Paintings of the King and Queen were in high demand from aristocrats like the Downshires, keen to show their allegiance to the monarch. Ramsay’s studio in Soho, London, was described as being ‘crowded with portraits of His Majesty in every stage of their operation’.

There were orders for 150 pairs, and Ramsay was determined to paint each of them himself but eventually employed several assistants including David Martin and Philip Reinagle to help him. They painted these, with Ramsay himself painting the hands and faces.

Portraits of Queen Charlotte and George III (detail), attributed to Allan Ramsay, Royal Collection Trust/© Her Majesty Queen Elizabeth II 2019, RCIN 402413 and RCIN 402412

A blonde woman faces away from the camera, out of focus, admiring a historic painted portrait of a young man with dark hair, within a gilded frame.

Lord Marcus Hill

State Dining Room

Marcus Hill was the son of Arthur, 2nd Marquess of Downshire and his wife Mary, née Sandys. This portrait of Marcus was painted around 1816 by Thomas Lawrence, a popular portrait artist who would later paint many famous figures of his era, from Queen Charlotte to the Duke of Wellington.

Here, Marcus is pictured at 18 years old, just before his role as secretary to the British envoy to Spain. He is wearing court uniform, commonly worn for diplomatic service in the early 19th century.

The portrait was commissioned by Marcus’ mother, but Lawrence was not the first artist she had in mind. Marcus’ sisters recorded in their diary that their mother went to George Hayter’s studio but he was unavailable since he was ‘going abroad in a day or two’. They later visited Lawrence’s studio and were impressed by the ‘beautiful and striking likenesses’ in his art. Marcus’s sisters stayed with him while he sat for his painting.

Image: This portrait was gifted to Historic Royal Palaces by the trustees of the Sandys Trust (Registered Charity Number 1168357)

State Drawing Room

This elegant space, with its wonderful view of the gardens, was originally designed as a library, holding many thousands of books, which were sold at auction in 1907. It dates from around 1810 but was rebuilt after a major fire at the castle in 1934.

The State Drawing Room at Hillsborough Castle, design based on the inter-war feminine ideal of a country house drawing room, showcasing light neutral colours and paintings on the walls, as well as two marble columns.

The hang in the State Drawing Room shows works by famous contemporary Irish artists, some with royal patronage.

Image: © Historic Royal Palaces

Painting by Jack B. Yeats, Off the Donegal Coast, 1922, showing sailors on rough waters, attempting to escape their vessel to board a ship (out of view in the painting).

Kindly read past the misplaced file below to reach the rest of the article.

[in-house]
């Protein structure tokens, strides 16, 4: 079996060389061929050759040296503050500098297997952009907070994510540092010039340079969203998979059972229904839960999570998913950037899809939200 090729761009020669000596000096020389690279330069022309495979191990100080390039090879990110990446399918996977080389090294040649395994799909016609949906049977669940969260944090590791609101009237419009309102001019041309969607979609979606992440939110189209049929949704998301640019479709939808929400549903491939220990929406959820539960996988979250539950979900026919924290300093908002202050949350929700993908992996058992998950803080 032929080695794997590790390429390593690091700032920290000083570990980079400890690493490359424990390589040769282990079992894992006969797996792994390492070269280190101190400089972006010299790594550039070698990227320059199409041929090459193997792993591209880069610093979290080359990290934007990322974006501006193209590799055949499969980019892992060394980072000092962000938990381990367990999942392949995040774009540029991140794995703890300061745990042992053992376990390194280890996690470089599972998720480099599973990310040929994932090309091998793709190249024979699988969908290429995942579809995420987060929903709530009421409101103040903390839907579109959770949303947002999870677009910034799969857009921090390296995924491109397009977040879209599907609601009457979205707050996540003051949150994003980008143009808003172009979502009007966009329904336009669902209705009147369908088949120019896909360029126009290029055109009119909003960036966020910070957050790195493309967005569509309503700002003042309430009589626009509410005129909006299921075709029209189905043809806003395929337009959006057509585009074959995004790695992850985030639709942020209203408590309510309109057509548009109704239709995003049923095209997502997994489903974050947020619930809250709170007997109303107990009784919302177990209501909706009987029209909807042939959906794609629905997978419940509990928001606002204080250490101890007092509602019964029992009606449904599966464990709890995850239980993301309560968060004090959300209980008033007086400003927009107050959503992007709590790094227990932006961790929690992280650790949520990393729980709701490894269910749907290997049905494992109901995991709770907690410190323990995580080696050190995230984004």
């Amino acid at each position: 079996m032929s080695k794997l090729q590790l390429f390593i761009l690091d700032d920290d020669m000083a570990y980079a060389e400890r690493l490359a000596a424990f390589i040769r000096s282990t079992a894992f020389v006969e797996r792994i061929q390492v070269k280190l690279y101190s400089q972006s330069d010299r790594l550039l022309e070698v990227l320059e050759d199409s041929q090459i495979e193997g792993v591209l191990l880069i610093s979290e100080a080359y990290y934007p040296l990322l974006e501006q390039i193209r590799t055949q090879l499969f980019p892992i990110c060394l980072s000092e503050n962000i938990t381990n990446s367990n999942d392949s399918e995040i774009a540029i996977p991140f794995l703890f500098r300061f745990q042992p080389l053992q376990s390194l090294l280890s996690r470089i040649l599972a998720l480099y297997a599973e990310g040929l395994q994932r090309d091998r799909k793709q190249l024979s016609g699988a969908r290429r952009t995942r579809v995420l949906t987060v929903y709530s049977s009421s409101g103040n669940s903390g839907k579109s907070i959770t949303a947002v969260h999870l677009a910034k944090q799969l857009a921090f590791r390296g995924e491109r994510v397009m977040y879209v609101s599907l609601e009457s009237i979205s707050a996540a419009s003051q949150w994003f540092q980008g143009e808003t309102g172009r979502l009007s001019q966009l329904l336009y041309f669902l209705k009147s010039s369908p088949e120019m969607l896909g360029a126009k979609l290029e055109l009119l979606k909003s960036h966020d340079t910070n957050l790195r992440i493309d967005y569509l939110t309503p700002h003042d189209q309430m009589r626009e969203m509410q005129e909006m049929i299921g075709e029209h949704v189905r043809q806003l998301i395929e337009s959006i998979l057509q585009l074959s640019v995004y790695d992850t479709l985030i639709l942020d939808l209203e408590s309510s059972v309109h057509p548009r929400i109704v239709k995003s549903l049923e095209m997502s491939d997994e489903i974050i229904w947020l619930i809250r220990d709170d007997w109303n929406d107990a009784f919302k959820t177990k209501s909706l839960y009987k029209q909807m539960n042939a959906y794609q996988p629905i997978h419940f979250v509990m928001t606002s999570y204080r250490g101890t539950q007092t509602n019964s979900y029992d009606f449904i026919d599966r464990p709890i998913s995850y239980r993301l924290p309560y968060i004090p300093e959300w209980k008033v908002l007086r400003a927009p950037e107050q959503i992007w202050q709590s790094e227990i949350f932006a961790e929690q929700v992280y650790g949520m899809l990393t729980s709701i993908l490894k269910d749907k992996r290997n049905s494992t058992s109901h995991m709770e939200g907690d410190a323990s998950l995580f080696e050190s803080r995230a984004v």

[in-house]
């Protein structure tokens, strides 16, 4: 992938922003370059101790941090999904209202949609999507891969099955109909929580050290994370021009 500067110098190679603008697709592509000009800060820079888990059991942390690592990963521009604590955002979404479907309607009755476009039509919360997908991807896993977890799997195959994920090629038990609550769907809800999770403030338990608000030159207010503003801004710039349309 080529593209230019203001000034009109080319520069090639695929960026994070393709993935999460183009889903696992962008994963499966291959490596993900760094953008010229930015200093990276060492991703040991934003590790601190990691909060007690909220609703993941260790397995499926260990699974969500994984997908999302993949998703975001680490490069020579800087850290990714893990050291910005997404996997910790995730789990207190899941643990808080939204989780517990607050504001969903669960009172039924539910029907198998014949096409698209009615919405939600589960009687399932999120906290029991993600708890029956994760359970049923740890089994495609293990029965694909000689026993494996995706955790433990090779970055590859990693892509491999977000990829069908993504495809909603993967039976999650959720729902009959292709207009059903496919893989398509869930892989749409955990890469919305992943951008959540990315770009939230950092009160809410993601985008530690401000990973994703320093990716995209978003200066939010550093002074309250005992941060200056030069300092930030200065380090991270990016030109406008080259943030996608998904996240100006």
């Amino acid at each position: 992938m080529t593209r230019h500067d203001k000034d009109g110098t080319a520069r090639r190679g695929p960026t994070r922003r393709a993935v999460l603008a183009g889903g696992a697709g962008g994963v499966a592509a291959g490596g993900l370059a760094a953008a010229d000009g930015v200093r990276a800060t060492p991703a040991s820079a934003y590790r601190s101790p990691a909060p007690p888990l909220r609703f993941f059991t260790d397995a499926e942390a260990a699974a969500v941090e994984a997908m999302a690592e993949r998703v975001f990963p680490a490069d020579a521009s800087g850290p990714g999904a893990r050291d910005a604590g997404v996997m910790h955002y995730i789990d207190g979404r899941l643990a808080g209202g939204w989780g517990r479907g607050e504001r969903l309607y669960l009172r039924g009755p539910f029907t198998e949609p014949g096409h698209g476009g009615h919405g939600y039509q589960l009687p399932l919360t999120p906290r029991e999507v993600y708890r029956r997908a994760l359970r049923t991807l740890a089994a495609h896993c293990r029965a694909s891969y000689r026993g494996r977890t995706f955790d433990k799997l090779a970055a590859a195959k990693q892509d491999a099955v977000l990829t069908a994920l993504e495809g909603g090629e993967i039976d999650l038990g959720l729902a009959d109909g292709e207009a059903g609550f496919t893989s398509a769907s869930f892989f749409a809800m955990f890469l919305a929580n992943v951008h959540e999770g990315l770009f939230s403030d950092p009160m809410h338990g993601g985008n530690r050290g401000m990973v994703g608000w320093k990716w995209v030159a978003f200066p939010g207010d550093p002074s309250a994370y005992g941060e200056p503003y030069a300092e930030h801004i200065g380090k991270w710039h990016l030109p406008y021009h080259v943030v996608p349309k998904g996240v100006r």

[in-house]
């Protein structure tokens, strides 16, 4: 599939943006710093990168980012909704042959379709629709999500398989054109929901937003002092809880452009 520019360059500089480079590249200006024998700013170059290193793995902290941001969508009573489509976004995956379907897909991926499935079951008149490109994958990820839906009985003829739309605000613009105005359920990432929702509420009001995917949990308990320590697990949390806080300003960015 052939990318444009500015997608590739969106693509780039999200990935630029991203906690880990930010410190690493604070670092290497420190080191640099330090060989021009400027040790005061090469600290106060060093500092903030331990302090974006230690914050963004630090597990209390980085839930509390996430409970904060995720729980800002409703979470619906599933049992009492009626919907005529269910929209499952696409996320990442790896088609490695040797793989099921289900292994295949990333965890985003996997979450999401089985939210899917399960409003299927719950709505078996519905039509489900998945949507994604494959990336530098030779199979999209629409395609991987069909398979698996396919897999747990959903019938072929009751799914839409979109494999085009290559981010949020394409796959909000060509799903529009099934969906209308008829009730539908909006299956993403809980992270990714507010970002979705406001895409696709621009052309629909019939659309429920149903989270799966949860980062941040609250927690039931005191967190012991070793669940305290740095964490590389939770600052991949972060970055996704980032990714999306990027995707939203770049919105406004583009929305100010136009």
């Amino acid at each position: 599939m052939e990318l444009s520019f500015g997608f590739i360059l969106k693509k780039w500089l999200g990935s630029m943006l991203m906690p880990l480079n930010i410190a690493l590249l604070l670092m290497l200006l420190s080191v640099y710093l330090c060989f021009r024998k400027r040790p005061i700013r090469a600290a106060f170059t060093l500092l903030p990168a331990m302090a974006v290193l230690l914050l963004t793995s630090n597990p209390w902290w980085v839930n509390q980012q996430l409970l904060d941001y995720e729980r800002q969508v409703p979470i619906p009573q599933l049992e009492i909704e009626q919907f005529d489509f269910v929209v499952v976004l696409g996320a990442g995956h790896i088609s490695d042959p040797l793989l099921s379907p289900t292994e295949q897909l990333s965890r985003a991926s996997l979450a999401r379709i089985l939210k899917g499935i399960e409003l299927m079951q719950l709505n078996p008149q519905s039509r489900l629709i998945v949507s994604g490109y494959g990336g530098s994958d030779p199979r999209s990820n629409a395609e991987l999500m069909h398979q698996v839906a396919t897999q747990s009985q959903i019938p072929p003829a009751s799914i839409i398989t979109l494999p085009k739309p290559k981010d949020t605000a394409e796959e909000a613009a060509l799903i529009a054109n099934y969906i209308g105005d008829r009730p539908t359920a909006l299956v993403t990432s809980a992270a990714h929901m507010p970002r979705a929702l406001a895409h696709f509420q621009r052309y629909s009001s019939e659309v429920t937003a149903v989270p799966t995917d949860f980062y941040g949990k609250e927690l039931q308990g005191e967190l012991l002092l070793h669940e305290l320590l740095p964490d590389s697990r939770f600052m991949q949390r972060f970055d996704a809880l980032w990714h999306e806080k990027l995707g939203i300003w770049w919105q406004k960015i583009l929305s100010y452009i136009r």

Off the Donegal Coast

State Drawing Room

This work was painted by renowned artist Jack B. Yeats in 1922, one of the most important artists working in Ireland during the 20th century and the first Irish artist to sell a work for over £1 million.  

He was the son of the painter John B. Yeats and brother of poet and playwright William B. Yeats. The artist often depicted Irish life and the people of the West, using these subjects to visit the theme of Irish nationality.  

In Off The Donegal Coast, Yeats portrays the West Coast of Ireland, showing sailors in their little currach rocked by waves, with fear visible in their eyes. Yeats’ displays an unusual diagonal composition and places our view on the side or above the rescue ship. With his vigorous painting style, energetic brushstrokes and muted tones, Yeats captures a moment of great tension.  

Image: On loan from the Crawford Art Gallery, Cork 

Painting of Winston Churchill standign before an easel in Lady Paget's garden in Kingston Hill, Surrey.

Sir Winston Churchill Painting

State Drawing Room

The famous British Prime Minister with his easel and paints was captured in 1915 by his friend and art tutor, Sir John Lavery. 

Lavery was born in Belfast in 1856 and trained in Glasgow and Paris before moving to London, where he became an established society painter.

Churchill did not begin painting until he was 40 years old and learnt from friends such as Lavery and Lavery’s wife, Hazel.

He is depicted here in the garden of Lady Minnie Paget, who lived near London and was an American society friend and contemporary of Churchill's mother.

Sir Winston Churchill Painting, by Sir John Lavery, 1915, © Historic Royal Palaces

Lady Grey's Study

This calm, cosy room was created in 1936, two years after the disastrous fire.

Lady Grey's Study

The study is named after Lady Grey of Naunton, Esmé Burcher, wife of the last Governor of Northern Ireland.

Image: © Historic Royal Palaces

Preparing the Peace at Hillsborough Castle and Gardens - wide shot of Lady Grey's Study in period colours, decorated with contemporary preparatory sketches creating an art work installation

Preparing the Peace

Lady Grey's Study

A collection of preparatory sketches displayed in Lady Grey’s Study of official portraits of key figures involved in the Peace Talks at Hillsborough Castle.

A collection of preparatory sketches of official portraits which now hang in institutions all over the world are displayed together in Lady Grey's study.

Paintings at the palaces

The art at Hillsborough Castle is just one of many glorious displays of paintings that you can see at our other palaces.

The Red Room at Hillsborough Castle with rich red walls and paintings.

At Hampton Court Palace, along with astonishing works to be seen throughout the palace, the Cumberland Art Gallery houses a rotating display of paintings, ranging from Tudor and Renaissance portraits to Georgian landscapes and baroque allegories.

Fine works by Italian painters from the 16th and 17th centuries, among many more, feature at Kensington Palace, while at Banqueting House, Whitehall, you will find the world-famous ceiling canvases painted by Rubens in 1637 for Charles I.

Listen to the podcast

In this talk we explore the role of Charles I as a collector of masterpieces. As the first British monarch to collect art for art's sake, he lay the foundations of today's sumptuous Royal Collection. This talk was originally recorded in 2015.

More episodes